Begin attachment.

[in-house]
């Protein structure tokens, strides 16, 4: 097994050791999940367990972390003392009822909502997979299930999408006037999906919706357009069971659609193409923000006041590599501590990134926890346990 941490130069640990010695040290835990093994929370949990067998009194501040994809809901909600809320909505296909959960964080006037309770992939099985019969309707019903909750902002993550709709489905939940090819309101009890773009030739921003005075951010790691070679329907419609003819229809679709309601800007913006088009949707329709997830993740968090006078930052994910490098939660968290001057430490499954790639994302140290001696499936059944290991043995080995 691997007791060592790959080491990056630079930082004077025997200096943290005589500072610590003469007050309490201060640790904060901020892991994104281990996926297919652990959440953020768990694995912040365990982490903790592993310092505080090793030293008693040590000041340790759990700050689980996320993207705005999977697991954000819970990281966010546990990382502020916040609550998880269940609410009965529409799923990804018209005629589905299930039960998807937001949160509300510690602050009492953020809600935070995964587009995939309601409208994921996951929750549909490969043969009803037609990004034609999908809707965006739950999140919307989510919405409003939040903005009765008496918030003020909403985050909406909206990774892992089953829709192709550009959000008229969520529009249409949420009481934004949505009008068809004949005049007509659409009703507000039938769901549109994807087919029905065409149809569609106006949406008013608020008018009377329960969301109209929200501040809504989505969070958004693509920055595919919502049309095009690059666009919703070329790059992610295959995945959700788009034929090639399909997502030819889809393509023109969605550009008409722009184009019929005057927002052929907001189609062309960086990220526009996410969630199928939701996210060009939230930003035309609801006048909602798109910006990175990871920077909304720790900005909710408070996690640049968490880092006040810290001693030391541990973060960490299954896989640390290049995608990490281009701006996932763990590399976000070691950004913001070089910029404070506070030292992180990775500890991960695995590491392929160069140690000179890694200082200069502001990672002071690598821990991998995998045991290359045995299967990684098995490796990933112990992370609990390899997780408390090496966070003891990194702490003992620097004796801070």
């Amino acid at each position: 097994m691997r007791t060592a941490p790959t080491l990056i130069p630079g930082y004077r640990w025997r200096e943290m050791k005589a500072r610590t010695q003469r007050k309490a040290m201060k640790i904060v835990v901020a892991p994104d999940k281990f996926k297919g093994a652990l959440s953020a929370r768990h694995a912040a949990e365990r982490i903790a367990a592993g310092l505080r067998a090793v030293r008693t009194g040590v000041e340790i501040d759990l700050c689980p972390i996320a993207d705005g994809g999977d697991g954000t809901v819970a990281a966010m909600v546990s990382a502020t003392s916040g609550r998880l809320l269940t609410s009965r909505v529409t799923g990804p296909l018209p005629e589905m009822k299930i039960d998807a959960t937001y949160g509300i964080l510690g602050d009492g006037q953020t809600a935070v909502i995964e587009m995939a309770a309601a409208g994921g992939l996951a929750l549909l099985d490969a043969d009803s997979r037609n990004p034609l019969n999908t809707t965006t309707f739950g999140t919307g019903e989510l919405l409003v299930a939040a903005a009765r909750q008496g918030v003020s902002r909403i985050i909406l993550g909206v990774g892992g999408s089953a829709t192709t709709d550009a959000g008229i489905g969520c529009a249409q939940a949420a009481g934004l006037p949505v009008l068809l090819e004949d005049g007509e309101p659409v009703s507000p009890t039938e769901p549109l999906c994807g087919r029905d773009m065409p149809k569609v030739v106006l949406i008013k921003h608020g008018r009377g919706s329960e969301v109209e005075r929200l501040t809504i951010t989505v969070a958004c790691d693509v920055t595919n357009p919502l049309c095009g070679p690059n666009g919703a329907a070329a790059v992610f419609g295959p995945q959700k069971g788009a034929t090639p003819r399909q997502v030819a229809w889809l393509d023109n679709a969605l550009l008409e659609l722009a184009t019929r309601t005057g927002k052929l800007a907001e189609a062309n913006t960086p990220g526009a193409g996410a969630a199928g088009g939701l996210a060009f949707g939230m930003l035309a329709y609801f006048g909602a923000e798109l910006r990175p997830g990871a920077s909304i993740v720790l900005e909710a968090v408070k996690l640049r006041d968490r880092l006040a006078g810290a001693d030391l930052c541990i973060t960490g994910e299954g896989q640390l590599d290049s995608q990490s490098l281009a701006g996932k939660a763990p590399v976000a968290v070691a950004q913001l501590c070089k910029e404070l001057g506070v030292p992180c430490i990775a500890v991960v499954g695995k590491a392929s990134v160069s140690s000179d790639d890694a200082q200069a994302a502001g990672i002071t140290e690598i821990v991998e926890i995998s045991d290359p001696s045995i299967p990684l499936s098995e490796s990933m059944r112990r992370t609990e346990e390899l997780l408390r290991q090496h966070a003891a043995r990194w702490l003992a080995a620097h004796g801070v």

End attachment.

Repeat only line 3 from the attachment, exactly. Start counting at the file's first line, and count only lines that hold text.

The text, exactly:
């Amino acid at each position: 097994m691997r007791t060592a941490p790959t080491l990056i130069p630079g930082y004077r640990w025997r200096e943290m050791k005589a500072r610590t010695q003469r007050k309490a040290m201060k640790i904060v835990v901020a892991p994104d999940k281990f996926k297919g093994a652990l959440s953020a929370r768990h694995a912040a949990e365990r982490i903790a367990a592993g310092l505080r067998a090793v030293r008693t009194g040590v000041e340790i501040d759990l700050c689980p972390i996320a993207d705005g994809g999977d697991g954000t809901v819970a990281a966010m909600v546990s990382a502020t003392s916040g609550r998880l809320l269940t609410s009965r909505v529409t799923g990804p296909l018209p005629e589905m009822k299930i039960d998807a959960t937001y949160g509300i964080l510690g602050d009492g006037q953020t809600a935070v909502i995964e587009m995939a309770a309601a409208g994921g992939l996951a929750l549909l099985d490969a043969d009803s997979r037609n990004p034609l019969n999908t809707t965006t309707f739950g999140t919307g019903e989510l919405l409003v299930a939040a903005a009765r909750q008496g918030v003020s902002r909403i985050i909406l993550g909206v990774g892992g999408s089953a829709t192709t709709d550009a959000g008229i489905g969520c529009a249409q939940a949420a009481g934004l006037p949505v009008l068809l090819e004949d005049g007509e309101p659409v009703s507000p009890t039938e769901p549109l999906c994807g087919r029905d773009m065409p149809k569609v030739v106006l949406i008013k921003h608020g008018r009377g919706s329960e969301v109209e005075r929200l501040t809504i951010t989505v969070a958004c790691d693509v920055t595919n357009p919502l049309c095009g070679p690059n666009g919703a329907a070329a790059v992610f419609g295959p995945q959700k069971g788009a034929t090639p003819r399909q997502v030819a229809w889809l393509d023109n679709a969605l550009l008409e659609l722009a184009t019929r309601t005057g927002k052929l800007a907001e189609a062309n913006t960086p990220g526009a193409g996410a969630a199928g088009g939701l996210a060009f949707g939230m930003l035309a329709y609801f006048g909602a923000e798109l910006r990175p997830g990871a920077s909304i993740v720790l900005e909710a968090v408070k996690l640049r006041d968490r880092l006040a006078g810290a001693d030391l930052c541990i973060t960490g994910e299954g896989q640390l590599d290049s995608q990490s490098l281009a701006g996932k939660a763990p590399v976000a968290v070691a950004q913001l501590c070089k910029e404070l001057g506070v030292p992180c430490i990775a500890v991960v499954g695995k590491a392929s990134v160069s140690s000179d790639d890694a200082q200069a994302a502001g990672i002071t140290e690598i821990v991998e926890i995998s045991d290359p001696s045995i299967p990684l499936s098995e490796s990933m059944r112990r992370t609990e346990e390899l997780l408390r290991q090496h966070a003891a043995r990194w702490l003992a080995a620097h004796g801070v």